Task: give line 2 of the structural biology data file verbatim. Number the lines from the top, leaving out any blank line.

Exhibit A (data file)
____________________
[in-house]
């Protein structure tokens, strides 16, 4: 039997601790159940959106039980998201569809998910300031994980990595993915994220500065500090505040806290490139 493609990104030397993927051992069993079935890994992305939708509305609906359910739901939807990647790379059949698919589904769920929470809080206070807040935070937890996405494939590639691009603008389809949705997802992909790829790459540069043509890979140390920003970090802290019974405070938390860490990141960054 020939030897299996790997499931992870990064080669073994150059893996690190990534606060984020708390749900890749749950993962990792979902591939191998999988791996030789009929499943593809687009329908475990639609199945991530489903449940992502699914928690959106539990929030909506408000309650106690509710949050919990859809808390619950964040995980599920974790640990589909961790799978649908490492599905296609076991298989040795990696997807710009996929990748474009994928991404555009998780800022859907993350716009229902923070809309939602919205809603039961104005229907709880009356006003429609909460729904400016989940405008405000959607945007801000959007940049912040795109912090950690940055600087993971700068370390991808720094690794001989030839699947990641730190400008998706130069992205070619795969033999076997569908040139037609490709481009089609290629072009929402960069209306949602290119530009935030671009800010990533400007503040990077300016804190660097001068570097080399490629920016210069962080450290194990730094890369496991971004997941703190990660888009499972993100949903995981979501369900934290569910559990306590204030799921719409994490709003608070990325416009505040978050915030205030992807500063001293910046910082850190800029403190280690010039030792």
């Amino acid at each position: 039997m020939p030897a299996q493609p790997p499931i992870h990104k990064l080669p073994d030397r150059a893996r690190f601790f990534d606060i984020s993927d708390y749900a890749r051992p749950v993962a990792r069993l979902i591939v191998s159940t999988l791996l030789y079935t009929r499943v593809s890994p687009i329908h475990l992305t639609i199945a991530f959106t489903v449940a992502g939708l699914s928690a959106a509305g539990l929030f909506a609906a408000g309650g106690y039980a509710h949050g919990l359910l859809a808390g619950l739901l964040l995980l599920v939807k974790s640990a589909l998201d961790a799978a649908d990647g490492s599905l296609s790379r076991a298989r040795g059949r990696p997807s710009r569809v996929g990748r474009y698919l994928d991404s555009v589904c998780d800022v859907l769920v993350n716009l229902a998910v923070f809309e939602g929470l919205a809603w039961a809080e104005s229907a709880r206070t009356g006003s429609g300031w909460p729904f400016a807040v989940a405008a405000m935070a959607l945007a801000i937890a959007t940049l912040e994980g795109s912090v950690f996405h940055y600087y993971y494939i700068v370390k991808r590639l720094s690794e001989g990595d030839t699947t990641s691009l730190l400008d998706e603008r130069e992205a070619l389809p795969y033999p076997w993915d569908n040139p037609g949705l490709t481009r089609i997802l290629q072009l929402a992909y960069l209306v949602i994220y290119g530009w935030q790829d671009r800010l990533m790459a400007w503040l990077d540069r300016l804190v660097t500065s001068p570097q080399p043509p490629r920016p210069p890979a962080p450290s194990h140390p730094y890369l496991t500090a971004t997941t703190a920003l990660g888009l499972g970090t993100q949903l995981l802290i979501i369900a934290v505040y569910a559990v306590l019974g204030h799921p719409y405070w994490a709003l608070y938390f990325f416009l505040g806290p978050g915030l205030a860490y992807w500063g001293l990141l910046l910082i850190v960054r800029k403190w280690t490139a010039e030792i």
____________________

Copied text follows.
């Protein structure tokens, strides 16, 4: 039997601790159940959106039980998201569809998910300031994980990595993915994220500065500090505040806290490139 493609990104030397993927051992069993079935890994992305939708509305609906359910739901939807990647790379059949698919589904769920929470809080206070807040935070937890996405494939590639691009603008389809949705997802992909790829790459540069043509890979140390920003970090802290019974405070938390860490990141960054 020939030897299996790997499931992870990064080669073994150059893996690190990534606060984020708390749900890749749950993962990792979902591939191998999988791996030789009929499943593809687009329908475990639609199945991530489903449940992502699914928690959106539990929030909506408000309650106690509710949050919990859809808390619950964040995980599920974790640990589909961790799978649908490492599905296609076991298989040795990696997807710009996929990748474009994928991404555009998780800022859907993350716009229902923070809309939602919205809603039961104005229907709880009356006003429609909460729904400016989940405008405000959607945007801000959007940049912040795109912090950690940055600087993971700068370390991808720094690794001989030839699947990641730190400008998706130069992205070619795969033999076997569908040139037609490709481009089609290629072009929402960069209306949602290119530009935030671009800010990533400007503040990077300016804190660097001068570097080399490629920016210069962080450290194990730094890369496991971004997941703190990660888009499972993100949903995981979501369900934290569910559990306590204030799921719409994490709003608070990325416009505040978050915030205030992807500063001293910046910082850190800029403190280690010039030792």